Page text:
The Post-Marxist Social History of Science of Morris Berman, Pt. 1 April 12, 2011Posted by Will Thomas in EWP Book Club, Ideology of Science.
Tags: Arnold Thackray, F. R. Leavis, Humphry Davy, J. D. Bernal, Jeremy Bentham, Max Weber, Michael Faraday, Morris Berman, William Thomas Brande
The main source for my last post, Morris Berman’s Social Change and Scientific Organization: The Royal Institution, 1799-1844 (1978), is a very good example of a post-Marxist social history of science. The historiographical tradition of the social history of science will benefit from some reflection, because it has been eclipsed for a quarter century, though some of its basic strategies remain phenomenally influential. The key component, now largely missing, is the sustained analysis of how the direction of scientific research programs align with their social and economic milieu (though, of course, sources of patronage remain a subject of interest).
Unsurprisingly, Marxism is a key methodological source for the social history of science. Traditionally, Marxist history of science maintained a narrow conceptual gap between general scientific inquiry and research related to technological development and industrial production. Marxist analysts — the crystallographer and intellectual J. D. Bernal (1901-1971) being a prime example — usually emphasized the historical connection between scientific research and capitalist and militaristic interests. Generally, they would not deny the importance of research pursued for intellectual interest, but they would view a self-imposed isolation of this research to be a bourgeois conceit. Eager to point out that fundamental advances and practical problems often feed off each other, Marxists urged that scientists should take an active, conscious interest in social and political problems.
In his analysis of the history of the RI, Berman retains the Marxist emphasis in class interest, using a prosopographical analysis of the RI’s proprietors to convincingly chart a shift from an early dominance by the agenda of landed interests to a post-1815 dominance by a reform-minded class of business, legal, and medical professionals. (Incidentally, there are some quotes here that suggest Paul Lucier’s characterization of professionals in America has some purchase on the British case as well.)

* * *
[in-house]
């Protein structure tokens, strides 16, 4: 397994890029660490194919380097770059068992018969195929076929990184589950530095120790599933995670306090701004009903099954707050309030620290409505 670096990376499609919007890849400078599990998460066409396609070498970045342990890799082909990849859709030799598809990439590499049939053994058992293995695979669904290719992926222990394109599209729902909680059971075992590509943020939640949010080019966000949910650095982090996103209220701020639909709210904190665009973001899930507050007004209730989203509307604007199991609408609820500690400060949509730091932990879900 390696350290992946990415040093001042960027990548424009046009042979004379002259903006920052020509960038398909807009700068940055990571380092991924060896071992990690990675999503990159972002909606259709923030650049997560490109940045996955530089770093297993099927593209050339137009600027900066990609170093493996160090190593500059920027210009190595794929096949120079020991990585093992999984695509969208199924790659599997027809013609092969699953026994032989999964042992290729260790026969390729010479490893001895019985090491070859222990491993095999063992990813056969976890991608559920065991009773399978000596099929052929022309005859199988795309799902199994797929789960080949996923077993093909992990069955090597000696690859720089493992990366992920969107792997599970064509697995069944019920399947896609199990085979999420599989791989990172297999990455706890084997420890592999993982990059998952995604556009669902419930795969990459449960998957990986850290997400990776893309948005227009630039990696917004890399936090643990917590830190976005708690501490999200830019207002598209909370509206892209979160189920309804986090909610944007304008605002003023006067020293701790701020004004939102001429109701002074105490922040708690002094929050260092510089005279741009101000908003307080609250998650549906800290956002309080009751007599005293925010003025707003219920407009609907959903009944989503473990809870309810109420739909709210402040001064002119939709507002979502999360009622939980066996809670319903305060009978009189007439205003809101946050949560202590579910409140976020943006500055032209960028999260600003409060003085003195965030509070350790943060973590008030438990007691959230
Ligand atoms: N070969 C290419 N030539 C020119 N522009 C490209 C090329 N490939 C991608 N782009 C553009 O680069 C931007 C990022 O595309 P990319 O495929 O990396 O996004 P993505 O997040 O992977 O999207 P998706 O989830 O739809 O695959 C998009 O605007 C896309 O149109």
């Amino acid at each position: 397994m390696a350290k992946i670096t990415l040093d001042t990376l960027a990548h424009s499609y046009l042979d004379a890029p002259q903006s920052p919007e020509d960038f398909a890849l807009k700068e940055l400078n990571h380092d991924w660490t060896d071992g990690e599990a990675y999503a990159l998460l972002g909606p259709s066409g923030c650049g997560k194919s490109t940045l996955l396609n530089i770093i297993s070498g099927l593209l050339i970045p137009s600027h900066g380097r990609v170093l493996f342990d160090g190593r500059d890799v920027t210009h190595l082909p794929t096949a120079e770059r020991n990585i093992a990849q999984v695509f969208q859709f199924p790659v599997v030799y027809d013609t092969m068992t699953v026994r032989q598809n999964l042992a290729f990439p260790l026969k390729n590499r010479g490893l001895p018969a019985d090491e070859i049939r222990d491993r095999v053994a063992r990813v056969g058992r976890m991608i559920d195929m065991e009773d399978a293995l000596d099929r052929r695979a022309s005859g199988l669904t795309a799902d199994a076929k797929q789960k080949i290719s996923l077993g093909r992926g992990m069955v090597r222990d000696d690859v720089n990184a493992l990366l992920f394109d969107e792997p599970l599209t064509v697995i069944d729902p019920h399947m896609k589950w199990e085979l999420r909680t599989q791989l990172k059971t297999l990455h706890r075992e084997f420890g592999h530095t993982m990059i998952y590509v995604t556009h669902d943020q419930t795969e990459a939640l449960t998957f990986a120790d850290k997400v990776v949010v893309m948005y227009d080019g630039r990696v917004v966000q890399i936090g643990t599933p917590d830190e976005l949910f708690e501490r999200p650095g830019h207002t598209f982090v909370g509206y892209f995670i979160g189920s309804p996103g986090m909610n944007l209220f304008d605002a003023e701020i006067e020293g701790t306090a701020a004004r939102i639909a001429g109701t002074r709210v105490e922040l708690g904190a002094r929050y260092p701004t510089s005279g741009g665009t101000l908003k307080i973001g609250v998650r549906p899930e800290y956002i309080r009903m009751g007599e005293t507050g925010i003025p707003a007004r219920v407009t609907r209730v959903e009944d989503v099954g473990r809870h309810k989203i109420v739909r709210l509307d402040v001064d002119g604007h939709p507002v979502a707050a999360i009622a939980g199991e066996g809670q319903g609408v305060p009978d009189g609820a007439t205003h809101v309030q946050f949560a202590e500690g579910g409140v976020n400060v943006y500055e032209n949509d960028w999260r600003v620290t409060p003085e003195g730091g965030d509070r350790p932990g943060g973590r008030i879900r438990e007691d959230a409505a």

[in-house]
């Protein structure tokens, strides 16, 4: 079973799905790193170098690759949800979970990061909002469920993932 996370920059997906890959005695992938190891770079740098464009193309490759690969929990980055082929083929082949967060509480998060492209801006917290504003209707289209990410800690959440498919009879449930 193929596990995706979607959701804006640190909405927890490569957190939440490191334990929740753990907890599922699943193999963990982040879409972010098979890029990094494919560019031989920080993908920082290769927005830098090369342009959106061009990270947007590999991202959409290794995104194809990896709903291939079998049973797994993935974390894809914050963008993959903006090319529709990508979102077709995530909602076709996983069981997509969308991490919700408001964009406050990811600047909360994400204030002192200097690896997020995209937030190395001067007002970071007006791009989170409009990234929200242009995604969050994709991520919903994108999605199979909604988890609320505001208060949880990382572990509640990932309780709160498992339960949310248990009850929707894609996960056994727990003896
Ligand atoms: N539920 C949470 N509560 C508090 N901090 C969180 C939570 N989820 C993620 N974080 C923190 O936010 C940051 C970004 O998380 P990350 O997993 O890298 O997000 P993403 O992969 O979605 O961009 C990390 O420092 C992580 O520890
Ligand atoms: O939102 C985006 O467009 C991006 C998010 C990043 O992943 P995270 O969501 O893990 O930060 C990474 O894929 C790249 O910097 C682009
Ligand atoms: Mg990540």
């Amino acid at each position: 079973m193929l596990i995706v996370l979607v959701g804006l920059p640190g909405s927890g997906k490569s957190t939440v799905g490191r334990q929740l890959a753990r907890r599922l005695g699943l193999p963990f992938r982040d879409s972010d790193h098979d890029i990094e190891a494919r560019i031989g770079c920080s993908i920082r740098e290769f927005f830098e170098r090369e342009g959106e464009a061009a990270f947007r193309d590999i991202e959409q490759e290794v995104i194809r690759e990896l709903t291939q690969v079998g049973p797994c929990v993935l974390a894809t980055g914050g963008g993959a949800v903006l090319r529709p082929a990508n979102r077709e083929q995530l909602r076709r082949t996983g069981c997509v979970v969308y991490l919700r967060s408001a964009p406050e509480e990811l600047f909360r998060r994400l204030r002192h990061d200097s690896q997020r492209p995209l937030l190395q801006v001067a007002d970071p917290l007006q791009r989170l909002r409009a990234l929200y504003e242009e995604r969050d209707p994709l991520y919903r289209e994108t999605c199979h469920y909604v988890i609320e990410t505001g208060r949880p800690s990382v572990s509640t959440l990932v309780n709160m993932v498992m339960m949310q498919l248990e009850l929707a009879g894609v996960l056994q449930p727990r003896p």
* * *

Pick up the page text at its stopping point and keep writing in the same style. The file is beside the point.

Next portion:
However, Berman’s treatment of class-science relations differs from a classical Marxist treatment, leading me to characterize it as “post-Marxist”. To begin, according to Berman, class interests translate more clearly into ideological rather than economic agendas. Discussing the interest of certain members of the landed gentry and aristocracy in science and in Humphry Davy’s (1778-1829) work in particular, he argues (pp. 51-52):
That the improving landlords would see Davy as an instrument of more profitable estate activity is not at all obvious, nor do I intend a strict Marxist interpretation here. The improvers were immensely wealthy: the Earl Spencer [1758-1834] hardly needed to interest himself in leather manufacture to secure his position…. The whole issue of using science is much more complex than the question of economic profit. The landowners tended to think in more general terms, and ‘science’ was something of a catch-all to them. Philanthropy, profit and estate activity, and service to the nation seemed to run together quite naturally; and the landowners’ use of science to assist themselves in these matters undoubtedly flattered their image of themselves as active, entrepreneurial, and culturally avant-garde…. The new orientation pressed on Davy [tanning chemistry, agricultural chemistry, etc.] was thus more a matter of attitude and psychology than financial reward.
This point proves crucial to the book’s argument, because Berman goes on to contrast what he views as the RI proprietorship’s early interest in a fairly passive “rational entertainment” to a more authoritarian “legal ideology of science” held by its middle-class second generation, who focused on medical professionalism, public health, and penal reform. According to Berman (pp. 106-107):
The years to come saw an almost absurd obsession with disinfecting and ventilation, as though crime and chaos could be exorcised by enough chlorine and fresh air; and the Royal Institution was often called upon to arrange the requisite scrubbing and airing. These seemingly progressive changes were thus rooted in a morbid anxiety. The emphasis on external control of the environment, which was a hallmark of modernization, reflected the very real fear that inner control was rapidly slipping away.